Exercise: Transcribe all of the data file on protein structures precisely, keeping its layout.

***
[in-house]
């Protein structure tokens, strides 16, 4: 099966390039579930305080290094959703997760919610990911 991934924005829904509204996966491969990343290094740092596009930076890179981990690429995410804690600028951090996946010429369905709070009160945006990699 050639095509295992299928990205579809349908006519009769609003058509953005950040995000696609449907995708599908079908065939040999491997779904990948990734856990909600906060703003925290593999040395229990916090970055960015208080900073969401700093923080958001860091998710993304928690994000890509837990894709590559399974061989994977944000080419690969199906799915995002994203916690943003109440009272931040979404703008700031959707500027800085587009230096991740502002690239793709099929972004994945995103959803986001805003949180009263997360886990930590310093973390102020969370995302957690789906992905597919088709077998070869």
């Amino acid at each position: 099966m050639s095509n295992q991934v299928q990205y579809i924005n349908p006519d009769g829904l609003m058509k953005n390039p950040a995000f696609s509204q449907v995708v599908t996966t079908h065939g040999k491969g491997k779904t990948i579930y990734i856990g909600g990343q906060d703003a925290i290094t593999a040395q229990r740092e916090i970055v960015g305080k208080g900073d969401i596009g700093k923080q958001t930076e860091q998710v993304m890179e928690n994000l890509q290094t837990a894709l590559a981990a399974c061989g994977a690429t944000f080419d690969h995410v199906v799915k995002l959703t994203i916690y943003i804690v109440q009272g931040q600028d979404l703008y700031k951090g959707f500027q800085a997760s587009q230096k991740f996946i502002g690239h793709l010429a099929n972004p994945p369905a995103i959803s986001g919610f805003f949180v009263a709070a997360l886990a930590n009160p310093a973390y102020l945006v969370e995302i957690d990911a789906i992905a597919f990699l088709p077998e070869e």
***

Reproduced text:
[in-house]
């Protein structure tokens, strides 16, 4: 099966390039579930305080290094959703997760919610990911 991934924005829904509204996966491969990343290094740092596009930076890179981990690429995410804690600028951090996946010429369905709070009160945006990699 050639095509295992299928990205579809349908006519009769609003058509953005950040995000696609449907995708599908079908065939040999491997779904990948990734856990909600906060703003925290593999040395229990916090970055960015208080900073969401700093923080958001860091998710993304928690994000890509837990894709590559399974061989994977944000080419690969199906799915995002994203916690943003109440009272931040979404703008700031959707500027800085587009230096991740502002690239793709099929972004994945995103959803986001805003949180009263997360886990930590310093973390102020969370995302957690789906992905597919088709077998070869």
């Amino acid at each position: 099966m050639s095509n295992q991934v299928q990205y579809i924005n349908p006519d009769g829904l609003m058509k953005n390039p950040a995000f696609s509204q449907v995708v599908t996966t079908h065939g040999k491969g491997k779904t990948i579930y990734i856990g909600g990343q906060d703003a925290i290094t593999a040395q229990r740092e916090i970055v960015g305080k208080g900073d969401i596009g700093k923080q958001t930076e860091q998710v993304m890179e928690n994000l890509q290094t837990a894709l590559a981990a399974c061989g994977a690429t944000f080419d690969h995410v199906v799915k995002l959703t994203i916690y943003i804690v109440q009272g931040q600028d979404l703008y700031k951090g959707f500027q800085a997760s587009q230096k991740f996946i502002g690239h793709l010429a099929n972004p994945p369905a995103i959803s986001g919610f805003f949180v009263a709070a997360l886990a930590n009160p310093a973390y102020l945006v969370e995302i957690d990911a789906i992905a597919f990699l088709p077998e070869e």